It can be really hard to know which therapy is the right one for your current circumstances. It’s normal for people to find one type of therapy works at a particular time in their lives, but then change to another type later on.
The following are all indicators that existential therapy might be a good choice for you:
You are interested in working closely with a therapist: The relationship you have with your therapist will enable you to explore the deeper meaning of your life and facilitate changes to your actions and behaviours. Having a relationship you can trust is key.
You want to explore what your purpose is: Through this work, people often come to feel both a sense of liberation and the ability to let go of the despair associated with insignificance and meaningless.
You want to gain perspective on your life in general: Because of the philosophical underpinnings of Existential therapy, you will be able to gain a degree of emotional distance from any emotional or mental health concerns and start to look at your life with more curiosity, even wonder. People often say they are able to view life in a positive way – as a journey with ups and downs, rather than fear and anxiety about the uncertainty life can bring.
You are open to exploring how you are responsible for your actions: People who participate in this Existential therapy are guided to accept their fears and given the skills necessary to overcome these fears through action.
Why might Existential/Phenomenological Therapy be the wrong therapy for me?
Before deciding to have Existential therapy it might be helpful to think about the following:
Are you in crisis? Often people who are going through a great deal of upheaval or are experiencing a significant amount of emotional distress may not have the wish to look at some of the bigger life issues that Existential therapy involves. Instead, people in this situation may need therapy or psychology that is more directive.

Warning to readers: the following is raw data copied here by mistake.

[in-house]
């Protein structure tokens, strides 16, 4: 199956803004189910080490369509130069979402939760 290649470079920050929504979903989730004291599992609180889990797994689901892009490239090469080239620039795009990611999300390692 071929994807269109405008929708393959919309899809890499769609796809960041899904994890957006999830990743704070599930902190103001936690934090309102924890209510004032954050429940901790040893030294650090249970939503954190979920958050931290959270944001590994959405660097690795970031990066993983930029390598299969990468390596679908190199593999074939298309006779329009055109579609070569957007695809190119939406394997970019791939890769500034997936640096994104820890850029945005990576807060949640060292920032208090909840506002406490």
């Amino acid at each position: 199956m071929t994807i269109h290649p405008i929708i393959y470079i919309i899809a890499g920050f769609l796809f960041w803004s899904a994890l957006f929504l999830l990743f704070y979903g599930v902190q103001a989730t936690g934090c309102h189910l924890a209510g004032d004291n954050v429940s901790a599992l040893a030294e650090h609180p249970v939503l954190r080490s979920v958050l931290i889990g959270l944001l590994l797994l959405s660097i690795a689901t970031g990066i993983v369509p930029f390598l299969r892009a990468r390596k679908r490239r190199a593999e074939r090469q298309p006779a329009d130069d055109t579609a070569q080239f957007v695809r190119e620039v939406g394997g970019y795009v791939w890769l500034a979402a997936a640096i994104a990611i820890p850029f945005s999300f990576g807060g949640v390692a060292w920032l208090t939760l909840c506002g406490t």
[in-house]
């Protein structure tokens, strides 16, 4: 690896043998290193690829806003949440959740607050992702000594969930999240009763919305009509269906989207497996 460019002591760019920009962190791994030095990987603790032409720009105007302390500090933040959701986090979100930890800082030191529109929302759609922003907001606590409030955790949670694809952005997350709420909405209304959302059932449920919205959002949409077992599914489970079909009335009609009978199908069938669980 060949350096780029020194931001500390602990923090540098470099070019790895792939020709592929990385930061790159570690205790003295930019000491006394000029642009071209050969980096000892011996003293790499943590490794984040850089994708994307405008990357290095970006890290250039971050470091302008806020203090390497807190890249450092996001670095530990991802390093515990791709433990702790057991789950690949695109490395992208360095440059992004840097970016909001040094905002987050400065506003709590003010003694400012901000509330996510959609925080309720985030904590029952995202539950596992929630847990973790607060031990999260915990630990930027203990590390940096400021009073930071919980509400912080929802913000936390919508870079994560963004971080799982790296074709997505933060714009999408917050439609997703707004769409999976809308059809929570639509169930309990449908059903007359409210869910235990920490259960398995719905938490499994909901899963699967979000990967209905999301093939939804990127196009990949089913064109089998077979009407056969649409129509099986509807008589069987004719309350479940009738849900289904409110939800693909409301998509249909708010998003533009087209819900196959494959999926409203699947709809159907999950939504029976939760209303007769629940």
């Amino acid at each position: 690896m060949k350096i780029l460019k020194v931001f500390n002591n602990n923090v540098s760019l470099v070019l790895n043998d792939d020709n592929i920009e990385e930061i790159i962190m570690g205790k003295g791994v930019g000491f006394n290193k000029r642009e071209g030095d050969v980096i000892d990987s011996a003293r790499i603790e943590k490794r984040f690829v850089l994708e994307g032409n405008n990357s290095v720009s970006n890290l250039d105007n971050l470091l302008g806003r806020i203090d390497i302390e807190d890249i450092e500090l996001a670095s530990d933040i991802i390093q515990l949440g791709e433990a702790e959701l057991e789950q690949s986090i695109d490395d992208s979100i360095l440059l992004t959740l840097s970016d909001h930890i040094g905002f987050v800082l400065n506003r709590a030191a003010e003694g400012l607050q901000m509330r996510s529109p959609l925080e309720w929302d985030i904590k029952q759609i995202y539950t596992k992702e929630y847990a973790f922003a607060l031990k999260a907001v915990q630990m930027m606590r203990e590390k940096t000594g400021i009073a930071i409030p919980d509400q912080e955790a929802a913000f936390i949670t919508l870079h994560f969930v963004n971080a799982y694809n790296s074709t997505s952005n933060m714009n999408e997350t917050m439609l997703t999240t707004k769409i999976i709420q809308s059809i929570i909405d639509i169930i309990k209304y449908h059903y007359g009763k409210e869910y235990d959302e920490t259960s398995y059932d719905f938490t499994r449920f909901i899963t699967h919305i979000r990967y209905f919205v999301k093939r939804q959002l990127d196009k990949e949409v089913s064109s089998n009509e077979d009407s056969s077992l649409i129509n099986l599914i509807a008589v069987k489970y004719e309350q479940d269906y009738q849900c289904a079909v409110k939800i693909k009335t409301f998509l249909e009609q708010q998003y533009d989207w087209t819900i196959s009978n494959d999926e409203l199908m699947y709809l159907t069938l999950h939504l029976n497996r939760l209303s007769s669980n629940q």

You want to work in a more practical way: Some people find that being set tasks or practical interventions is easier for them to engage in, in which case CBT might be a broader therapy.
Is philosophy something you are interested in? Although Existential therapy is still an effective therapy – it is underpinned by a philosophy that looks at the meaning of life so if this isn’t something you are interested in, it might be best to try and broader therapy like Psychodynamic Psychotherapy.
One young man who came to me for help described his life as ‘one big mess’. Over time we were able to shed new light on many of the factors that, in his mind, were causing this. We identified a gaping hole in his heart influenced by loss, self-criticism and a yearning for more. In time the hole shrunk as he made small inward and outward steps towards recovery. Finding new people to spend time with, changing job and slowly beginning to believe in himself once again gave him a renewed sense of purpose.
Stuart Hannah is a highly experienced Child & Adolescent Psychotherapist. Until 2014 he was Looked After & Adopted Children Lead for Leeds & York NHS Foundation Trust, which he left to become Therapy Lead North for Five Rivers Child Care....